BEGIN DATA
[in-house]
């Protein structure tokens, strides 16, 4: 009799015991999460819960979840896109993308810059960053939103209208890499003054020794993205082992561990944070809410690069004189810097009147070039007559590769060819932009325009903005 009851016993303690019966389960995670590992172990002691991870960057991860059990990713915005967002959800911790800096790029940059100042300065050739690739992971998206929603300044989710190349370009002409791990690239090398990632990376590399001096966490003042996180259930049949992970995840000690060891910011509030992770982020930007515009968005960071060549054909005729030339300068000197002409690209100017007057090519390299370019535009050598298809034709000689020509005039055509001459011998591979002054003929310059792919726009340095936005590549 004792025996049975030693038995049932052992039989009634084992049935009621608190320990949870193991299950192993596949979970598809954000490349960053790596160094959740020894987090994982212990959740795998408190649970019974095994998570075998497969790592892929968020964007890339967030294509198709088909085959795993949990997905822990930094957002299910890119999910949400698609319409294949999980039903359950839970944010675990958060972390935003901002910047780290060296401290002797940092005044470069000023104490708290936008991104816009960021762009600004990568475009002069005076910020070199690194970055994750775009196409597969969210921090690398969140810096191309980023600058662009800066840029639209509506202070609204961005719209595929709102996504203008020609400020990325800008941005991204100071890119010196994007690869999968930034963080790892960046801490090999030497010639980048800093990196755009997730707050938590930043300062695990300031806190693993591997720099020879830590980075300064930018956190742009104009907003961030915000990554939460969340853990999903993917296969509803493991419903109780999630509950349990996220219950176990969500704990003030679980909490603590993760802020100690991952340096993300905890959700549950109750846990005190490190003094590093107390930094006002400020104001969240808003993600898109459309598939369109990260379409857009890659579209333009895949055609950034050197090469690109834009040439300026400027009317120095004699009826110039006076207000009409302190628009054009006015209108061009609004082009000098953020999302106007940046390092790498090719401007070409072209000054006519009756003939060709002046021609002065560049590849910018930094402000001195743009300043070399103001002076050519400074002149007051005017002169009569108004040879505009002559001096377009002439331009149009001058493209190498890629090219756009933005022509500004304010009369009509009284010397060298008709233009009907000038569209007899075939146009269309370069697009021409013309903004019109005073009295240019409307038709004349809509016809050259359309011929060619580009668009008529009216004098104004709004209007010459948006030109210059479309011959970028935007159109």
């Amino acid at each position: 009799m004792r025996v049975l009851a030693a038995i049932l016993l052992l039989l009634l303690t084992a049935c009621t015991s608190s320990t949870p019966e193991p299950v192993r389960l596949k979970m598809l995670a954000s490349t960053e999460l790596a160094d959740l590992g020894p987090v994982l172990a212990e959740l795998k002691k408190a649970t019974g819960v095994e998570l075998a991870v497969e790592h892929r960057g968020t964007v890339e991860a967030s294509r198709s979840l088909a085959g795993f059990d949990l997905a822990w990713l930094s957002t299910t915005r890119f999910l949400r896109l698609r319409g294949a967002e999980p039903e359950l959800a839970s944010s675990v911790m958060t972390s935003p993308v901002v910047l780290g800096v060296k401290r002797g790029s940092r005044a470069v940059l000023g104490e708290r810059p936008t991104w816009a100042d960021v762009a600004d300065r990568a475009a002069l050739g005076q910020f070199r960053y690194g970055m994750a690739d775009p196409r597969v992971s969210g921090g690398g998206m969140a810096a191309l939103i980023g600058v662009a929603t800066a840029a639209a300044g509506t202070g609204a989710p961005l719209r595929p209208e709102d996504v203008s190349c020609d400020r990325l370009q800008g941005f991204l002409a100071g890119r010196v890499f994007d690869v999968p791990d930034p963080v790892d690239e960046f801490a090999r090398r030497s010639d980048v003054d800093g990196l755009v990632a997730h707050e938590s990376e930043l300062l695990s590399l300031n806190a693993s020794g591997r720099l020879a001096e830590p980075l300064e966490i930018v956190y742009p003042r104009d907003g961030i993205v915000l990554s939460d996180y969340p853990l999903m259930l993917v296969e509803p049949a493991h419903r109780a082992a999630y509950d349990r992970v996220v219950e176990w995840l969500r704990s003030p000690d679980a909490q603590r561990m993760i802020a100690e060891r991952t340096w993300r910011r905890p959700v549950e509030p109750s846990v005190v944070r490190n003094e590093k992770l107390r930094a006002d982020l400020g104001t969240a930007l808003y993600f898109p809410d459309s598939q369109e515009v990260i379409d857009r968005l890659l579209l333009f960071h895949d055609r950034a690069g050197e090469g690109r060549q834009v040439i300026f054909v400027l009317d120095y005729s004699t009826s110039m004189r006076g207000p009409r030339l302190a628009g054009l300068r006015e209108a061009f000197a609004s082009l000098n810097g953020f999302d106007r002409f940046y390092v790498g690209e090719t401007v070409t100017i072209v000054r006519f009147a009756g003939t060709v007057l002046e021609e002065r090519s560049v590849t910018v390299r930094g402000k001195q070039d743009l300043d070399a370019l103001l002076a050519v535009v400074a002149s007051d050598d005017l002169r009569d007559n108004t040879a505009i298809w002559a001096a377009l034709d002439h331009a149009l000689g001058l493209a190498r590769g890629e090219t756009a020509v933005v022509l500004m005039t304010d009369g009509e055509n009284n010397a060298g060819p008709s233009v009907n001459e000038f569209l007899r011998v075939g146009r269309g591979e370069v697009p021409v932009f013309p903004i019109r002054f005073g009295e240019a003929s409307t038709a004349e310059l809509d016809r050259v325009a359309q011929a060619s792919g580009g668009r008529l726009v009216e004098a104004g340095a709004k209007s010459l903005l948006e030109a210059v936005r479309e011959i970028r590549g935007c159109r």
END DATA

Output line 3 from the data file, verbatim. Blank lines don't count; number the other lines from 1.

């Amino acid at each position: 009799m004792r025996v049975l009851a030693a038995i049932l016993l052992l039989l009634l303690t084992a049935c009621t015991s608190s320990t949870p019966e193991p299950v192993r389960l596949k979970m598809l995670a954000s490349t960053e999460l790596a160094d959740l590992g020894p987090v994982l172990a212990e959740l795998k002691k408190a649970t019974g819960v095994e998570l075998a991870v497969e790592h892929r960057g968020t964007v890339e991860a967030s294509r198709s979840l088909a085959g795993f059990d949990l997905a822990w990713l930094s957002t299910t915005r890119f999910l949400r896109l698609r319409g294949a967002e999980p039903e359950l959800a839970s944010s675990v911790m958060t972390s935003p993308v901002v910047l780290g800096v060296k401290r002797g790029s940092r005044a470069v940059l000023g104490e708290r810059p936008t991104w816009a100042d960021v762009a600004d300065r990568a475009a002069l050739g005076q910020f070199r960053y690194g970055m994750a690739d775009p196409r597969v992971s969210g921090g690398g998206m969140a810096a191309l939103i980023g600058v662009a929603t800066a840029a639209a300044g509506t202070g609204a989710p961005l719209r595929p209208e709102d996504v203008s190349c020609d400020r990325l370009q800008g941005f991204l002409a100071g890119r010196v890499f994007d690869v999968p791990d930034p963080v790892d690239e960046f801490a090999r090398r030497s010639d980048v003054d800093g990196l755009v990632a997730h707050e938590s990376e930043l300062l695990s590399l300031n806190a693993s020794g591997r720099l020879a001096e830590p980075l300064e966490i930018v956190y742009p003042r104009d907003g961030i993205v915000l990554s939460d996180y969340p853990l999903m259930l993917v296969e509803p049949a493991h419903r109780a082992a999630y509950d349990r992970v996220v219950e176990w995840l969500r704990s003030p000690d679980a909490q603590r561990m993760i802020a100690e060891r991952t340096w993300r910011r905890p959700v549950e509030p109750s846990v005190v944070r490190n003094e590093k992770l107390r930094a006002d982020l400020g104001t969240a930007l808003y993600f898109p809410d459309s598939q369109e515009v990260i379409d857009r968005l890659l579209l333009f960071h895949d055609r950034a690069g050197e090469g690109r060549q834009v040439i300026f054909v400027l009317d120095y005729s004699t009826s110039m004189r006076g207000p009409r030339l302190a628009g054009l300068r006015e209108a061009f000197a609004s082009l000098n810097g953020f999302d106007r002409f940046y390092v790498g690209e090719t401007v070409t100017i072209v000054r006519f009147a009756g003939t060709v007057l002046e021609e002065r090519s560049v590849t910018v390299r930094g402000k001195q070039d743009l300043d070399a370019l103001l002076a050519v535009v400074a002149s007051d050598d005017l002169r009569d007559n108004t040879a505009i298809w002559a001096a377009l034709d002439h331009a149009l000689g001058l493209a190498r590769g890629e090219t756009a020509v933005v022509l500004m005039t304010d009369g009509e055509n009284n010397a060298g060819p008709s233009v009907n001459e000038f569209l007899r011998v075939g146009r269309g591979e370069v697009p021409v932009f013309p903004i019109r002054f005073g009295e240019a003929s409307t038709a004349e310059l809509d016809r050259v325009a359309q011929a060619s792919g580009g668009r008529l726009v009216e004098a104004g340095a709004k209007s010459l903005l948006e030109a210059v936005r479309e011959i970028r590549g935007c159109r």